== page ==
The last thing you notice is taste.
That it’s gone, I mean.
You eat, and that’s hard work anyways,
But you complain about it not tasting as it did
At home. Home, well, a home now.
Then, after years of enduring this food
You realise you just don’t taste anything anymore.
Salt stays the longest. And … spicy, also. But even that goes
And food turns grey.
Also because you can’t see the colours anymore.
Or not so clearly anyways.
Glasses get thicker, then useless,
And after the magnifying glass there are
Just indistinct shapes. Yes, indistinct.
The colours go later. But they, too, fade.
Slowly but surely and by the time you notice
The world around you is edgeless and grey.
So the food tastes grey and the world looks grey.
And on TV everything is a blur.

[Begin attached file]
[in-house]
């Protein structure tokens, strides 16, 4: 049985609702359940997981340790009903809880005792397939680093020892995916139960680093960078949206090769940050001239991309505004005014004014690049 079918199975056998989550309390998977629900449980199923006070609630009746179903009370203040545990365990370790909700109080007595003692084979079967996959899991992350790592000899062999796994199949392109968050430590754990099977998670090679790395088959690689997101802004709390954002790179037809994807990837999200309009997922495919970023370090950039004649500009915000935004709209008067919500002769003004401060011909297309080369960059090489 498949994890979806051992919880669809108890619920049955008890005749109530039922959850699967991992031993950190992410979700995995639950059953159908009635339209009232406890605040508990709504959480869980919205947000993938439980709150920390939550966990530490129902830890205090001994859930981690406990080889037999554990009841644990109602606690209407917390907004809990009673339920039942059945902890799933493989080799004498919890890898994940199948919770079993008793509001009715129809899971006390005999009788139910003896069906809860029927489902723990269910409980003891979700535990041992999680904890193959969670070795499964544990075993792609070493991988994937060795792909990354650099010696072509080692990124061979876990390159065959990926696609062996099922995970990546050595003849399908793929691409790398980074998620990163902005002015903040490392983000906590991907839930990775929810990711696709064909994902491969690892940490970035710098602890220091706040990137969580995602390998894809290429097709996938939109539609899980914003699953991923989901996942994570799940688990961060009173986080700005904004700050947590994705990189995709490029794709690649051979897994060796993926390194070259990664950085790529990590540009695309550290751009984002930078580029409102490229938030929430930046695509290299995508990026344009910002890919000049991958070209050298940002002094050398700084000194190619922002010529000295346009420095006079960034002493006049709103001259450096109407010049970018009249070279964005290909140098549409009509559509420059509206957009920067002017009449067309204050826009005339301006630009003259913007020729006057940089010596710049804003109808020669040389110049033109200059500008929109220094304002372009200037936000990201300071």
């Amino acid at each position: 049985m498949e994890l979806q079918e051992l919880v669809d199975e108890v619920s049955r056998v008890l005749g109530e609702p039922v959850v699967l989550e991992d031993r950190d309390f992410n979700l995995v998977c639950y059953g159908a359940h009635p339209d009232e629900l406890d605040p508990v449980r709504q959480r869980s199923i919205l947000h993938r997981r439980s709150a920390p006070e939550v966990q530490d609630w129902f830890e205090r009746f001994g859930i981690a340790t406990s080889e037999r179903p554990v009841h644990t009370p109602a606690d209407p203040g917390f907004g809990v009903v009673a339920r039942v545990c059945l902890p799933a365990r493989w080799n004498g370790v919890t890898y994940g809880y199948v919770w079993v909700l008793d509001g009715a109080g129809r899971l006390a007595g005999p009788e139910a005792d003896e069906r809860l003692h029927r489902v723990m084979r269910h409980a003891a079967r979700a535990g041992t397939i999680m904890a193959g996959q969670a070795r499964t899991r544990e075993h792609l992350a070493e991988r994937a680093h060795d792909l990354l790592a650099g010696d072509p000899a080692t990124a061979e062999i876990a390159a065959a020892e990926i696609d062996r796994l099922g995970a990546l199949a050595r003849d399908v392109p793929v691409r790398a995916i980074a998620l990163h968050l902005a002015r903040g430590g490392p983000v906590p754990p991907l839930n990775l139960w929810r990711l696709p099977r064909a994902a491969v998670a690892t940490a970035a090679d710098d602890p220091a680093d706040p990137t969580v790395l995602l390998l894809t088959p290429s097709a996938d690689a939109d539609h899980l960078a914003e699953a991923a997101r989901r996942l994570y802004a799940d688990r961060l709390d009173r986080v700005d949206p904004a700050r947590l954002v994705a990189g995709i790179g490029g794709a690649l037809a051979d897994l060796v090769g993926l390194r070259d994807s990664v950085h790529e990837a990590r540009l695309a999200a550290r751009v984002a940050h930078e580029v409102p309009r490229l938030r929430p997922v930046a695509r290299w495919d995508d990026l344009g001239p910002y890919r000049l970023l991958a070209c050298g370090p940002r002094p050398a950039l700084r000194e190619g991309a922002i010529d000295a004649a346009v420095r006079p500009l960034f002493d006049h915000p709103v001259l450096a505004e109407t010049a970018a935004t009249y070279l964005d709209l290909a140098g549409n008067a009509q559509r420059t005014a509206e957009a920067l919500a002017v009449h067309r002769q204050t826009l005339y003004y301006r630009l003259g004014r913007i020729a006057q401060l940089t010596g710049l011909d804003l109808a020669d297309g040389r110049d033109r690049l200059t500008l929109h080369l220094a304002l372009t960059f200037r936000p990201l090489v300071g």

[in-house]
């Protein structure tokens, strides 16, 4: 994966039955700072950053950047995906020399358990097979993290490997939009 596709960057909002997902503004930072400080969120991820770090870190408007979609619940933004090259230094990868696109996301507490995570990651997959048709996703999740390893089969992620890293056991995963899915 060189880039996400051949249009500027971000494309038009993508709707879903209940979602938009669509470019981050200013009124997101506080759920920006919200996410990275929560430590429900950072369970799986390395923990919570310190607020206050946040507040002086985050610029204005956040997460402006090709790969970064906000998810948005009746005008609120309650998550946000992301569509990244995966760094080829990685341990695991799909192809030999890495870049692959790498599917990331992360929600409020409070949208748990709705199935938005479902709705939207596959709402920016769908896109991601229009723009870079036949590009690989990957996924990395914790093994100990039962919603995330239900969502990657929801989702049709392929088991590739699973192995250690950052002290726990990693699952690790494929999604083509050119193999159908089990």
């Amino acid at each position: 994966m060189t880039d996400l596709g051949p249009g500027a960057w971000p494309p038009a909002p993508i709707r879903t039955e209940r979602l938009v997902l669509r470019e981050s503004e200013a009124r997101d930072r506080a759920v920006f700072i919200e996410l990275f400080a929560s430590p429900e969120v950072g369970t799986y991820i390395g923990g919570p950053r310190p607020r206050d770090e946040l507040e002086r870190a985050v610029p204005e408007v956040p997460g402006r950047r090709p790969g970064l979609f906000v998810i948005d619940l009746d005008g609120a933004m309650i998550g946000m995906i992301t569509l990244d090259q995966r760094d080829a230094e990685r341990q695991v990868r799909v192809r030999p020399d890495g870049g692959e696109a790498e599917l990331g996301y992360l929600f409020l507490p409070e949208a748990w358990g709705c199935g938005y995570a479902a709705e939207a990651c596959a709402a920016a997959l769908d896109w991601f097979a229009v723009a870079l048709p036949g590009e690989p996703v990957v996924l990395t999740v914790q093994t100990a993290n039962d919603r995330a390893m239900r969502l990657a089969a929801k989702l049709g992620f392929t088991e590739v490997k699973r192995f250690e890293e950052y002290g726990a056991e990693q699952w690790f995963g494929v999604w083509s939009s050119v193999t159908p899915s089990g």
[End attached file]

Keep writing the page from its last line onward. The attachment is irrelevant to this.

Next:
You would think they’d forgotten how TV works.
But I’m told it is just different, nowadays.
I liked the one presenter, now what’s his name,
You know, the one with the hair, the beard, I mean,
He did this show about things. You know.
Or maybe you don’t, you’re too young to remember
And I’m too old to remember anything clearly.
No, no. Some things are clear. When I was young.
But remembering it in colours, in smells, in tastes,
Becomes difficult. To say nothing of sounds.
That’s been gone for so long I can’t remember
Much at all. Beethoven – loud, proud. Mozart playful.
My piano. Oh, how my fingers flitted over to keys.
This is clear now, and the piano was white,
No matter how often people tell me pianos come in black.
It was white and I wore a red shirt that day…
Red, yes, red is the best colour. I can still see it.
It is not strong but in all the greyness of this silent,
Tasteless world around me red means something.
It means red shirts, and red umbrellas for walks in the rain,
And the table cloth for Christmas, and the sky before nightfall.
A red balloon. Maybe, just maybe, the little girl
Who comes with her father and runs around outside.
Maybe she’ll have one when she comes next time.
Maybe tomorrow. Soon.
© jsmorgane (June 2012)